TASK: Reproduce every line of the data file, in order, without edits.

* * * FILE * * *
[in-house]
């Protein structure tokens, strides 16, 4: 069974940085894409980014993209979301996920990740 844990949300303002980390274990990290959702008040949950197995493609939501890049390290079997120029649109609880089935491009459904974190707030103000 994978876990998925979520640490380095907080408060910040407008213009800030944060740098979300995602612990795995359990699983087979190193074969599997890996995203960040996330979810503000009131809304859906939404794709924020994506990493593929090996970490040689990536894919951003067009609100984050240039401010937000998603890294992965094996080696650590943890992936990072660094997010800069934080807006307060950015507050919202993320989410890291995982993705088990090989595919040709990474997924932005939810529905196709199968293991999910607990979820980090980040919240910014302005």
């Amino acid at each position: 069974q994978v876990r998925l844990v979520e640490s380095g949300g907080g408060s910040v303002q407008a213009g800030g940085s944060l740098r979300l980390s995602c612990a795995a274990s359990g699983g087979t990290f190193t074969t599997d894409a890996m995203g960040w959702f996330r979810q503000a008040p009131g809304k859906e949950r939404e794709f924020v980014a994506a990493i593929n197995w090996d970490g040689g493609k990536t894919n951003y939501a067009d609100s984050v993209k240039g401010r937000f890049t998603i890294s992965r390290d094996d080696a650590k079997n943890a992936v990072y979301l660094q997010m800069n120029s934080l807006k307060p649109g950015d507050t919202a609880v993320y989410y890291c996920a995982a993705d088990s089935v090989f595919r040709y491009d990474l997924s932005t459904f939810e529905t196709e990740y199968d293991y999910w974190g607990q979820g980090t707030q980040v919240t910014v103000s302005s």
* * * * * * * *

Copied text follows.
[in-house]
């Protein structure tokens, strides 16, 4: 069974940085894409980014993209979301996920990740 844990949300303002980390274990990290959702008040949950197995493609939501890049390290079997120029649109609880089935491009459904974190707030103000 994978876990998925979520640490380095907080408060910040407008213009800030944060740098979300995602612990795995359990699983087979190193074969599997890996995203960040996330979810503000009131809304859906939404794709924020994506990493593929090996970490040689990536894919951003067009609100984050240039401010937000998603890294992965094996080696650590943890992936990072660094997010800069934080807006307060950015507050919202993320989410890291995982993705088990090989595919040709990474997924932005939810529905196709199968293991999910607990979820980090980040919240910014302005």
């Amino acid at each position: 069974q994978v876990r998925l844990v979520e640490s380095g949300g907080g408060s910040v303002q407008a213009g800030g940085s944060l740098r979300l980390s995602c612990a795995a274990s359990g699983g087979t990290f190193t074969t599997d894409a890996m995203g960040w959702f996330r979810q503000a008040p009131g809304k859906e949950r939404e794709f924020v980014a994506a990493i593929n197995w090996d970490g040689g493609k990536t894919n951003y939501a067009d609100s984050v993209k240039g401010r937000f890049t998603i890294s992965r390290d094996d080696a650590k079997n943890a992936v990072y979301l660094q997010m800069n120029s934080l807006k307060p649109g950015d507050t919202a609880v993320y989410y890291c996920a995982a993705d088990s089935v090989f595919r040709y491009d990474l997924s932005t459904f939810e529905t196709e990740y199968d293991y999910w974190g607990q979820g980090t707030q980040v919240t910014v103000s302005s």